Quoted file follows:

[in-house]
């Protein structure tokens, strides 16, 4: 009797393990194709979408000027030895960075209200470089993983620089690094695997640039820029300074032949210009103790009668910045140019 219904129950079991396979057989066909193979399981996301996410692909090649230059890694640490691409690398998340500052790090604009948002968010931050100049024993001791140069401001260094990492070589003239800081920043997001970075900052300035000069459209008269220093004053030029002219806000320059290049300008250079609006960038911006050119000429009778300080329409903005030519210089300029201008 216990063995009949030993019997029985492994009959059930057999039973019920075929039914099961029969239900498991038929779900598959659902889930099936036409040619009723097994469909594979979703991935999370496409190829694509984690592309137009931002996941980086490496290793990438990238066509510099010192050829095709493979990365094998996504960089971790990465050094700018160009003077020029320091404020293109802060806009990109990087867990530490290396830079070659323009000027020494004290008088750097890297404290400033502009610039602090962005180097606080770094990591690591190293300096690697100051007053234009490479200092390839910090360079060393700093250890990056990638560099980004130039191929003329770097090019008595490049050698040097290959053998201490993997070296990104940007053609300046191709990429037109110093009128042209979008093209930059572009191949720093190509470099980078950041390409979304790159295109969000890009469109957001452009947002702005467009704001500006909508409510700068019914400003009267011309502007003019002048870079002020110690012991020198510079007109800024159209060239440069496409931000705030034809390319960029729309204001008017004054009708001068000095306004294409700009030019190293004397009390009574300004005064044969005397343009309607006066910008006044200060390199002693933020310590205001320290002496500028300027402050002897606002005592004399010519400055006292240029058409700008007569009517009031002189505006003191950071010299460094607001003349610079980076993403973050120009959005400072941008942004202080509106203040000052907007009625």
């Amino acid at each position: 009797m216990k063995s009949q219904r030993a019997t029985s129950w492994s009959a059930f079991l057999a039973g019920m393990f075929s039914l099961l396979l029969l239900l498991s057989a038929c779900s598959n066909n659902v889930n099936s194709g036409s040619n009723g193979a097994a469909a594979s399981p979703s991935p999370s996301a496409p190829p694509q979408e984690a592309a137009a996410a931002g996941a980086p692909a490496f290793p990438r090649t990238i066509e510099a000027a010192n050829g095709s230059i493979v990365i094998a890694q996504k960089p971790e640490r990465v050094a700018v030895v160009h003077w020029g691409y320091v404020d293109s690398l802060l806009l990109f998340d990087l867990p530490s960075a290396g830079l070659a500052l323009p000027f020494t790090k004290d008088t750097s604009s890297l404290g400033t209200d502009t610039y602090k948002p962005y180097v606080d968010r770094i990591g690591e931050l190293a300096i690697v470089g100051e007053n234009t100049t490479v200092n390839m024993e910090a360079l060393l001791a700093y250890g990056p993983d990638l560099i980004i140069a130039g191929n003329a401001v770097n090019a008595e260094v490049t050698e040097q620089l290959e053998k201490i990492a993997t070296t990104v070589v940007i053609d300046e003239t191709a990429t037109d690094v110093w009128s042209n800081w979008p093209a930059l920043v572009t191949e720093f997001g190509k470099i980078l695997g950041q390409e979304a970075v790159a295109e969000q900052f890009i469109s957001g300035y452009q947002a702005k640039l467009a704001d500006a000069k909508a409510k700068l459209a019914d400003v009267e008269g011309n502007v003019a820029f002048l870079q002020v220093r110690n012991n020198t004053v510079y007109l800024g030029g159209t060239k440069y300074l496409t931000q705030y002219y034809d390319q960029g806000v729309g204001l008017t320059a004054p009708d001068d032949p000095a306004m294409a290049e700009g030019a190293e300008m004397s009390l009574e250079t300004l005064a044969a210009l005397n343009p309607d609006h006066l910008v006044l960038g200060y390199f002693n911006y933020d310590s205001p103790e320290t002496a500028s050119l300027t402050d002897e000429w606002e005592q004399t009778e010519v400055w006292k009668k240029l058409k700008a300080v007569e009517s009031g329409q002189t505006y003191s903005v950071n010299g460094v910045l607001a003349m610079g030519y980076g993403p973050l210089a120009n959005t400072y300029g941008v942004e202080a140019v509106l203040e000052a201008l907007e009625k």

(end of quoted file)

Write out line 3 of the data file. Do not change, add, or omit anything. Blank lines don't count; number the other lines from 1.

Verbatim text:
């Amino acid at each position: 009797m216990k063995s009949q219904r030993a019997t029985s129950w492994s009959a059930f079991l057999a039973g019920m393990f075929s039914l099961l396979l029969l239900l498991s057989a038929c779900s598959n066909n659902v889930n099936s194709g036409s040619n009723g193979a097994a469909a594979s399981p979703s991935p999370s996301a496409p190829p694509q979408e984690a592309a137009a996410a931002g996941a980086p692909a490496f290793p990438r090649t990238i066509e510099a000027a010192n050829g095709s230059i493979v990365i094998a890694q996504k960089p971790e640490r990465v050094a700018v030895v160009h003077w020029g691409y320091v404020d293109s690398l802060l806009l990109f998340d990087l867990p530490s960075a290396g830079l070659a500052l323009p000027f020494t790090k004290d008088t750097s604009s890297l404290g400033t209200d502009t610039y602090k948002p962005y180097v606080d968010r770094i990591g690591e931050l190293a300096i690697v470089g100051e007053n234009t100049t490479v200092n390839m024993e910090a360079l060393l001791a700093y250890g990056p993983d990638l560099i980004i140069a130039g191929n003329a401001v770097n090019a008595e260094v490049t050698e040097q620089l290959e053998k201490i990492a993997t070296t990104v070589v940007i053609d300046e003239t191709a990429t037109d690094v110093w009128s042209n800081w979008p093209a930059l920043v572009t191949e720093f997001g190509k470099i980078l695997g950041q390409e979304a970075v790159a295109e969000q900052f890009i469109s957001g300035y452009q947002a702005k640039l467009a704001d500006a000069k909508a409510k700068l459209a019914d400003v009267e008269g011309n502007v003019a820029f002048l870079q002020v220093r110690n012991n020198t004053v510079y007109l800024g030029g159209t060239k440069y300074l496409t931000q705030y002219y034809d390319q960029g806000v729309g204001l008017t320059a004054p009708d001068d032949p000095a306004m294409a290049e700009g030019a190293e300008m004397s009390l009574e250079t300004l005064a044969a210009l005397n343009p309607d609006h006066l910008v006044l960038g200060y390199f002693n911006y933020d310590s205001p103790e320290t002496a500028s050119l300027t402050d002897e000429w606002e005592q004399t009778e010519v400055w006292k009668k240029l058409k700008a300080v007569e009517s009031g329409q002189t505006y003191s903005v950071n010299g460094v910045l607001a003349m610079g030519y980076g993403p973050l210089a120009n959005t400072y300029g941008v942004e202080a140019v509106l203040e000052a201008l907007e009625k």